Microsoft’s proposed 10-year Call of Duty licensing deal with Sony reportedly also allowed Sony to put the franchise on PlayStation Plus.
That’s what Bloomberg correspondents Leah Neilen and Dina Bass write now in a new report based on a source familiar with the matter. We’ve included part of the Bloomberg article below (the full article behind the paywall).
In an effort to win regulatory approval for its purchase of Activision Blizzard Inc. At a value of $69 billion, Microsoft Corp. over rival Sony Group Corp. The right to Activision’s massive sale of Call of Duty as part of its game subscription service.
Microsoft has publicly stated that it has offered Sony a 10-year deal to make Call of Duty available on the Japanese company’s PlayStation console. The proposal, which Sony has not accepted, also includes rights to sell the title on the PlayStation Plus service, which gives players access to the game catalog for a monthly fee, according to a person familiar with the negotiations who declined to be identified. Because the conversations are confidential.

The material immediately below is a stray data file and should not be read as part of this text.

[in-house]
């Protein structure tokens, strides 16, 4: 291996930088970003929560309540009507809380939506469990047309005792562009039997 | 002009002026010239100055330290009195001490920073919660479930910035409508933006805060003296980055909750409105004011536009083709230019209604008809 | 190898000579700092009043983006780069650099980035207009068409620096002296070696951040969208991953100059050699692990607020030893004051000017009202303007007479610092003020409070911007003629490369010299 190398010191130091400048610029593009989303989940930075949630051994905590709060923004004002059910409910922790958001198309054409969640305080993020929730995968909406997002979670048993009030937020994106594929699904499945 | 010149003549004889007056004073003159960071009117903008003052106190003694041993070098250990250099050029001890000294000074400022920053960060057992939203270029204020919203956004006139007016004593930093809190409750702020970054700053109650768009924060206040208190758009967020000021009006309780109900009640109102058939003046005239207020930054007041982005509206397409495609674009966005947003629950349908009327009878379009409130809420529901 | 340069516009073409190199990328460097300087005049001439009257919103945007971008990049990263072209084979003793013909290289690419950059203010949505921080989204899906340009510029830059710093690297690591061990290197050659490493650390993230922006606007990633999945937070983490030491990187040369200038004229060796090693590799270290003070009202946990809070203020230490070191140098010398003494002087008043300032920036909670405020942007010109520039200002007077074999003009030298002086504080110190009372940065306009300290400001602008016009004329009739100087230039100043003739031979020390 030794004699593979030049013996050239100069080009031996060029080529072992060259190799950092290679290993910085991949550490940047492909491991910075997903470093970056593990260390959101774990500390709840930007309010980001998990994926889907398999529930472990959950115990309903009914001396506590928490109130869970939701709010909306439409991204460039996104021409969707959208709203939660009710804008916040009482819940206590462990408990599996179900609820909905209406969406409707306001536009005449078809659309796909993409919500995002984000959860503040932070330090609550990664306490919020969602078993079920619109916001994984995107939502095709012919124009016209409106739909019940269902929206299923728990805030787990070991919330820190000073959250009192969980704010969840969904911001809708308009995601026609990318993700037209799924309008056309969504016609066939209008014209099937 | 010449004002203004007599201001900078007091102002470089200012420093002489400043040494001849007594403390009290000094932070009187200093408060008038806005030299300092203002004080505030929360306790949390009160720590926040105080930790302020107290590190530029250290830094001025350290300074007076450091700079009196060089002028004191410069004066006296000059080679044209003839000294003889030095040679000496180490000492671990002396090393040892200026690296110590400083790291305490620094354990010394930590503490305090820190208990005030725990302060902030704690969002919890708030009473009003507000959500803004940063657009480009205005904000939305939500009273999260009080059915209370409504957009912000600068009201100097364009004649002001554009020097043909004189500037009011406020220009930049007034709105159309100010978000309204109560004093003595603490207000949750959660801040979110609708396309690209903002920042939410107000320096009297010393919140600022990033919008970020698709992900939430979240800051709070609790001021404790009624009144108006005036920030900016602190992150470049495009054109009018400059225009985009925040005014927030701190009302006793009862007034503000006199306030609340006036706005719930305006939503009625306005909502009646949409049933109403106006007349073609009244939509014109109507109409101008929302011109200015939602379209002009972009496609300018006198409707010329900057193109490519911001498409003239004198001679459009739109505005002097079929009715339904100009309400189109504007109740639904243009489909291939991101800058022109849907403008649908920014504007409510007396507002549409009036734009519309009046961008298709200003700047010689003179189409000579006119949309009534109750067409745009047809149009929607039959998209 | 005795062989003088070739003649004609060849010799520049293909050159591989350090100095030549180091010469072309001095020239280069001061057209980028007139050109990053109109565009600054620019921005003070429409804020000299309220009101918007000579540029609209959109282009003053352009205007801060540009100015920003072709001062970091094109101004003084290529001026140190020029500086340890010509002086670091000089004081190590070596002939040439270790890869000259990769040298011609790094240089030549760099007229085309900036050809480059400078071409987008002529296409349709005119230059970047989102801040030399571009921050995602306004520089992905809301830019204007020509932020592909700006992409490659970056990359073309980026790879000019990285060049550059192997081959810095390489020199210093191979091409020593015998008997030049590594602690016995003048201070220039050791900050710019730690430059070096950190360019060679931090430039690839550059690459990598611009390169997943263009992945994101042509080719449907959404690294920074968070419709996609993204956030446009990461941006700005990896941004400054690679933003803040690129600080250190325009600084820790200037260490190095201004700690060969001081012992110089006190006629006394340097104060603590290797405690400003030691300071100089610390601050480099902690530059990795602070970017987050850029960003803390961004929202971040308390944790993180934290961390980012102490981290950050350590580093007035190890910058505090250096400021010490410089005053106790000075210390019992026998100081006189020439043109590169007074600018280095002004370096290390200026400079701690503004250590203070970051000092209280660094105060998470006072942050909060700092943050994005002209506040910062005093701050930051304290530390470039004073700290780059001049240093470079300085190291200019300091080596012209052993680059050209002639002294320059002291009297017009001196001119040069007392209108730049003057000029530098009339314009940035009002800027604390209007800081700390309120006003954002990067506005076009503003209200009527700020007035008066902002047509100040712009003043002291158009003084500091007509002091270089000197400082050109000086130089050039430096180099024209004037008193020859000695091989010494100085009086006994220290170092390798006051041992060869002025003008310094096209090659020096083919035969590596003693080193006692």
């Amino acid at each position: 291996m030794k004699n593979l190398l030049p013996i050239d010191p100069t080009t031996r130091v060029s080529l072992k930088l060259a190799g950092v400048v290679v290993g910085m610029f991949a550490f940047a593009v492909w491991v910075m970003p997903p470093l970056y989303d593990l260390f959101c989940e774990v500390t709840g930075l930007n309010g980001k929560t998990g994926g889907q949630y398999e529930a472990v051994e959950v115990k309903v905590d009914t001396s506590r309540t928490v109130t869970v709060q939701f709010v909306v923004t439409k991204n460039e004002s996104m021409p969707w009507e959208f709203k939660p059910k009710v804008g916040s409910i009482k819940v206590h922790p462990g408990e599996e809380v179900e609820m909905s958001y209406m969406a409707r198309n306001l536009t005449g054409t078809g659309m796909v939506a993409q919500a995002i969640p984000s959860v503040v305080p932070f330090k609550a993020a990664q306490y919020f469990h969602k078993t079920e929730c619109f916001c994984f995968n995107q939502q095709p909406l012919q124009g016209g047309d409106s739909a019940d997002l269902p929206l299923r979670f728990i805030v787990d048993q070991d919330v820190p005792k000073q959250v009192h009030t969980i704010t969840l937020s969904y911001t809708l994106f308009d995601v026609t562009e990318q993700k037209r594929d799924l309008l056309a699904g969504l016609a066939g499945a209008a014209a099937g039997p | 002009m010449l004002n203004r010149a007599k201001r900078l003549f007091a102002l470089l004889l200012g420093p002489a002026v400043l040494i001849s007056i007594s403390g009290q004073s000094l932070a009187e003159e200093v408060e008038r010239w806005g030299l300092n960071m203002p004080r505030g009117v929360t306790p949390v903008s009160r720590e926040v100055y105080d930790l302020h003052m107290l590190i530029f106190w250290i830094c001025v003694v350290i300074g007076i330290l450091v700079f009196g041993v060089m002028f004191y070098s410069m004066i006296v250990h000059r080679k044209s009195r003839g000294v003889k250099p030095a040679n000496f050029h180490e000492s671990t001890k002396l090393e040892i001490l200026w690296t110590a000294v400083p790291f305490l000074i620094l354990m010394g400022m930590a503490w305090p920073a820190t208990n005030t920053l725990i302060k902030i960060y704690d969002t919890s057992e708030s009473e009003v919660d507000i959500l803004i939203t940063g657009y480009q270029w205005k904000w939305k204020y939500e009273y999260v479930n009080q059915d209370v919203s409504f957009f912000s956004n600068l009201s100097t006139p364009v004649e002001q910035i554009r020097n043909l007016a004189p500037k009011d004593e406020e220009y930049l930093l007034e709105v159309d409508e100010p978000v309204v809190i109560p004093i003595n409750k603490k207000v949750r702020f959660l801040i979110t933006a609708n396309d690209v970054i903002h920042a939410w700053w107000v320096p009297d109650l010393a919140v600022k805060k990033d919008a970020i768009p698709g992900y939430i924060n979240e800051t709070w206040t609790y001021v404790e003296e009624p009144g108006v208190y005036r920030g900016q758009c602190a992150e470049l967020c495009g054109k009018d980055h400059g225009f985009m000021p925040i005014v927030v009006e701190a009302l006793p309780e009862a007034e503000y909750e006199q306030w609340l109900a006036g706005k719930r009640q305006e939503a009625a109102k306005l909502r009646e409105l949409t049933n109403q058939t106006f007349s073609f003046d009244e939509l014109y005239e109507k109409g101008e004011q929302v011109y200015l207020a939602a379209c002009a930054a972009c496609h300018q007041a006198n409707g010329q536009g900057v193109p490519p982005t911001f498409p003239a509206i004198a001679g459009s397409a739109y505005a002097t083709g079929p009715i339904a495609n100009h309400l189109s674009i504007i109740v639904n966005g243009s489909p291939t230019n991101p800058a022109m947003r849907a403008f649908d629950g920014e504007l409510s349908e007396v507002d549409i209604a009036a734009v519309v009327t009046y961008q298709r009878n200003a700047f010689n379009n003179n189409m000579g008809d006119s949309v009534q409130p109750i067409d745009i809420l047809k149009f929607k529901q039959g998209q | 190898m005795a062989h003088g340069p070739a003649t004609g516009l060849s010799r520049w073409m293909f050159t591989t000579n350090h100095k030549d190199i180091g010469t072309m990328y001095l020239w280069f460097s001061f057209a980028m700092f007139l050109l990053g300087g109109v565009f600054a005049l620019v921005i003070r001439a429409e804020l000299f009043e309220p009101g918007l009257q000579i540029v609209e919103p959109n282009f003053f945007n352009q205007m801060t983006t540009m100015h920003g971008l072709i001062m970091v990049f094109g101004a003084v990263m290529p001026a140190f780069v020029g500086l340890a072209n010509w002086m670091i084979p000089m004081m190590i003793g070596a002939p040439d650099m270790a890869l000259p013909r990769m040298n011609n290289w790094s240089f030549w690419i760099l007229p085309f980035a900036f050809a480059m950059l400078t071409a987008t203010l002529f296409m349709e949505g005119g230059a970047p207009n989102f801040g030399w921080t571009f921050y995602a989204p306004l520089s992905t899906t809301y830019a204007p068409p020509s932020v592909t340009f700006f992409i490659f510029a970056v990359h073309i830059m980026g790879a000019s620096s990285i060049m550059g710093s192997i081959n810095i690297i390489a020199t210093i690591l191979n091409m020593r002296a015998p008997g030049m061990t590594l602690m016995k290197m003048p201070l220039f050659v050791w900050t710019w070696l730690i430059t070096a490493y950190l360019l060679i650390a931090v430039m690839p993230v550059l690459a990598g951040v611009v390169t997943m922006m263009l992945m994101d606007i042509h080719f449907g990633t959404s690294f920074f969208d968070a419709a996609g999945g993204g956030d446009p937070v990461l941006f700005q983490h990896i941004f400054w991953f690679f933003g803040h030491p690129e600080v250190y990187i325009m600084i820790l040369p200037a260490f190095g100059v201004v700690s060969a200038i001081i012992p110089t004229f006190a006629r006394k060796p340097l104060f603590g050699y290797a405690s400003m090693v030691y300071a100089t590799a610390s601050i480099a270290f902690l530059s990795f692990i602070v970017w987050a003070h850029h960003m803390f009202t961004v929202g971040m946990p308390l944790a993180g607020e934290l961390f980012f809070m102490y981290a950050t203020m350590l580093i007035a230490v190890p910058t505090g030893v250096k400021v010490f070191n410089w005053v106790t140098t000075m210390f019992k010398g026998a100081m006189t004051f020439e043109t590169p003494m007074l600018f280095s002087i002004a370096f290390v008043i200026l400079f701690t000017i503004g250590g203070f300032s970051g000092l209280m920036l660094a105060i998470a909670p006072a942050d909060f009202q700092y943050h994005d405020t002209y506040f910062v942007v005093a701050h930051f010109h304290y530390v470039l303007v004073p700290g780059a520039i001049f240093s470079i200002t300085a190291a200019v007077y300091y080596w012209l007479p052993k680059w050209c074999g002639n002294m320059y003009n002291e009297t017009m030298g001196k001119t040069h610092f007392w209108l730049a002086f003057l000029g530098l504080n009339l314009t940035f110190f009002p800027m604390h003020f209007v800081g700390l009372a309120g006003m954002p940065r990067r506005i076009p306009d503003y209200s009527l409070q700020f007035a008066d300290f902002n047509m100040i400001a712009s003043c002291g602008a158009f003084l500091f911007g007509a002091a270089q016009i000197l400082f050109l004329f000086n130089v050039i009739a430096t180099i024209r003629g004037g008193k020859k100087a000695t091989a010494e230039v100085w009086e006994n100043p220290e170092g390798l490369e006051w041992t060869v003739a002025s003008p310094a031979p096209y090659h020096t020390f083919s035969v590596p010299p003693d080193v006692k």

Last month, sources reported that Microsoft was willing to make concessions to EU regulators in order to shorten the regulatory process and complete the massive Activision-Blizzard deal. Those concessions have not been made to the FTC, according to a report from Bloomberg earlier this month, and Microsoft is said to be willing to go to court if the commission tries to block the deal.
“In the event that the FTC tries to block the case, Microsoft is preparing to challenge that decision in court,” said the person, who asked not to be identified, speaking about the internal strategy. Bloomberg Books. Jennifer Ray, an antitrust analyst at Bloomberg Intelligence, said it wouldn’t surprise her if the FTC filed a lawsuit seeking to block the deal, but noted that a court battle would be hard for its enforcers to win and Microsoft could prevail — though a legal battle could extends beyond the expiration date of the transaction. Microsoft said it expects to close the deal by June 30.
The stakes are high for both parties and it will be interesting to see how Microsoft’s massive $69 billion deal pans out. As always, we’ll keep you posted as soon as more information comes in.